Read more...

Source: CTOvision

Machine learning with less than one example | AI research papers - TechTalks

This article is part of our reviews of AI research papers, a series of posts that explore the latest findings in artificial intelligence.

Ben Dickson, software engineer and the founder of TechTalks says, A new AI research paper shows machine learning algorithms can use "less-than-one-shot" learning to classify data with fewer training examples than labels.  

Machine learning with less than one exampleIf I told you to imagine something between a horse and a bird—say, a flying horse—would you need to see a concrete example?  

Such a creature does not exist, but nothing prevents us from using our imagination to create one: the Pegasus.

The human mind has all kinds of mechanisms to create new concepts by combining abstract and concrete knowledge it has of the real world. We can imagine existing things that we might have never seen (a horse with a long neck—a giraffe), as well as things that do not exist in real life (a winged serpent that breathes fire—a dragon). This cognitive flexibility allows us to learn new things with few and sometimes no new examples.

In contrast, machine learning and deep learning, the current leading fields of artificial intelligence, are known to require many examples to learn new tasks, even when they are related to things they already know.

Overcoming this challenge has led to a host of research work and innovation in machine learning...

New venues for machine learning research
“For instance-based algorithms like k-NN, the efficiency improvement of LO-shot learning is quite large, especially for datasets with a large number of classes,” Susholutsky said. “More broadly, LO-shot learning is useful in any kind of setting where a classification algorithm is applied to a dataset with a large number of classes, especially if there are few, or no, examples available for some classes. Basically, most settings where zero-shot learning or few-shot learning are useful, LO-shot learning can also be useful.”

For instance, a computer vision system that must identify thousands of objects from images and video frames can benefit from this machine learning technique, especially if there are no examples available for some of the objects. Another application would be to tasks that naturally have soft-label information, like natural language processing systems that perform sentiment analysis (e.g., a sentence can be both sad and angry simultaneously). 

Read more... 

Source: TechTalks

What is the Effect of Artificial Intelligence on VPN Technology? | Computing - Robotics & Automation

Anyone who has reservations about their privacy online due to various issues has likely already used VPN services in one way or another, as Robotics & Automation reports.

Photo: Stefan Coders from Pixabay

The use of a virtual private network ensures that your connection to the Internet is secure no matter where you are.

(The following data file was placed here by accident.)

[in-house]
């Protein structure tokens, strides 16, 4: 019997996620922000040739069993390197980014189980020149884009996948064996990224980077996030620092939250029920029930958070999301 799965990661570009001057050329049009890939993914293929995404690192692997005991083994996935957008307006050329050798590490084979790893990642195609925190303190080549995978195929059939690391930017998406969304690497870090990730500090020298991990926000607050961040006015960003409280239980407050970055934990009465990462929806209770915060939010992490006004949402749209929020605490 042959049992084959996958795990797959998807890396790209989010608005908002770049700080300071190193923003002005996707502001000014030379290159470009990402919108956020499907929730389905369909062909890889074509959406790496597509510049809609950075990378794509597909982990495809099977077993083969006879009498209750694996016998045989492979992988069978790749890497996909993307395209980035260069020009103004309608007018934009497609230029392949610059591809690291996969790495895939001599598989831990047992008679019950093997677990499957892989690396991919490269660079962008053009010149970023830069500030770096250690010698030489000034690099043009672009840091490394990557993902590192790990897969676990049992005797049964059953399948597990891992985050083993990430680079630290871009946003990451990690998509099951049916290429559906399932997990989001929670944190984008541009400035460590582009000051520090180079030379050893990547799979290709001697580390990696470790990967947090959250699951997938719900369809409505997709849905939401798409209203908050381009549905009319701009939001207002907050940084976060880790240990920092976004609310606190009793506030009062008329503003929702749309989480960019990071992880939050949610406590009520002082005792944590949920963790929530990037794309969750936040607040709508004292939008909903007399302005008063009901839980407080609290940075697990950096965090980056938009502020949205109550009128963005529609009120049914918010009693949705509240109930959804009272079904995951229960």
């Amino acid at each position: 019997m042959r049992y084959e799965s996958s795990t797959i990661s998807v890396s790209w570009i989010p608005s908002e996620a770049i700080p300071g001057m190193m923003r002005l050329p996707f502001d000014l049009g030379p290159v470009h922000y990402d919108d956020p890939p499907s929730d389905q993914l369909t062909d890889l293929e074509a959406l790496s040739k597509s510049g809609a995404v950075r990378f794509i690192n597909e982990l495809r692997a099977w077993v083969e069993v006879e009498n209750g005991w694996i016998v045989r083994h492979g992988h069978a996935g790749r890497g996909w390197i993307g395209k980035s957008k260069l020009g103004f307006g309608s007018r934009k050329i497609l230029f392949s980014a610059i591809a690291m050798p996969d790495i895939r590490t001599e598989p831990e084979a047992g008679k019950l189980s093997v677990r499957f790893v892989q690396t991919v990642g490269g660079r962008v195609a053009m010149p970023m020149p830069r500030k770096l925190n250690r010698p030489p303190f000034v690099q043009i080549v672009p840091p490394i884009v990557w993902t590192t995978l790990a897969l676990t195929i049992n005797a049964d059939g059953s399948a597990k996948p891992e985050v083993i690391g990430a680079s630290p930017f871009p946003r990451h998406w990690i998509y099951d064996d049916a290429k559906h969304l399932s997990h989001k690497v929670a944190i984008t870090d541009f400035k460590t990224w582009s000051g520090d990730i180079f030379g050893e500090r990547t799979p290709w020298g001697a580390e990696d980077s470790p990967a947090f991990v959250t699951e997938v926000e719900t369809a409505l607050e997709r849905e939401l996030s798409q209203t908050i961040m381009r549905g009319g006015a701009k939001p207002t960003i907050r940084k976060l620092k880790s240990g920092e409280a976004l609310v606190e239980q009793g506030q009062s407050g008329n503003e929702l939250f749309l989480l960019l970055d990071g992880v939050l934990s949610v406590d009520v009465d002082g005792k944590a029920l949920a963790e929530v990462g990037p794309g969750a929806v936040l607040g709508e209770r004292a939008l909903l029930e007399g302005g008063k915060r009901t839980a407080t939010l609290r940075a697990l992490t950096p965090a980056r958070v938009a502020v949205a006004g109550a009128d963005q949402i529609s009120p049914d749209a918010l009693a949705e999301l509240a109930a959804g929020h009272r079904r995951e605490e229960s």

While the use of a VPN might feel like people are going overboard with their privacy issues, there are legitimate reasons to worry.

For example, the use of popular VPN services such as those found in the top10.com/vpn/reviews/zenmate ensures that you do not have to worry about shady individuals taking advantage of your connection...

How artificial intelligence protects your privacy online
Just as large companies make use of AI to delve into the online preferences of the masses, artificial intelligence is also used to protect said groups from data mining. According to www.builtin.com VPN companies make advancements to AI so that it can better protect you online.

For example, online censorship being reinforced by AI can make it extremely challenging to maintain privacy and do what you like online.  

Read more...

Source: Robotics & Automation

ShakespeAIre: Artificial Intelligence absorbs Bard’s sonnets to create original poetry | Science - Daily Express

ARTIFICIAL INTELLIGENCE (AI) experts have marked National Poetry Day by training a machine with Shakespeare's sonnets to craft a poem of its own worthy of the Bard himself, observes Tom Fish, Science Reporter at Daily Express.

AI news: A machine trained with Shakespeare’s sonnets has crafted a poem of its own
Photo: Getty
Shakespeare’s sonnets are considered some of the literary genius' most popular works, with some - such as Sonnet 18’s “Shall I compare thee to a summer's day” - becoming the best-known works in English literature. And with such a wealth of source material at their disposal, scientists at Zyro set themselves a pioneering challenge to mark National Poetry Day - to teach the art form using Shakespeare’s sonnets.

Armed with the AI behind Zyro’s copywriting tool, the team fed their machine more than 150 Shakespearean sonnets to test whether artificial intelligence is smart enough to craft a poem worthy of the Bard himself.

Following weeks of practice, the AI began to develop an understanding of sonnet structures...

 Express.co.uk can now exclusively reveal the finished result for the first time.

Read more...

Source: Daily Express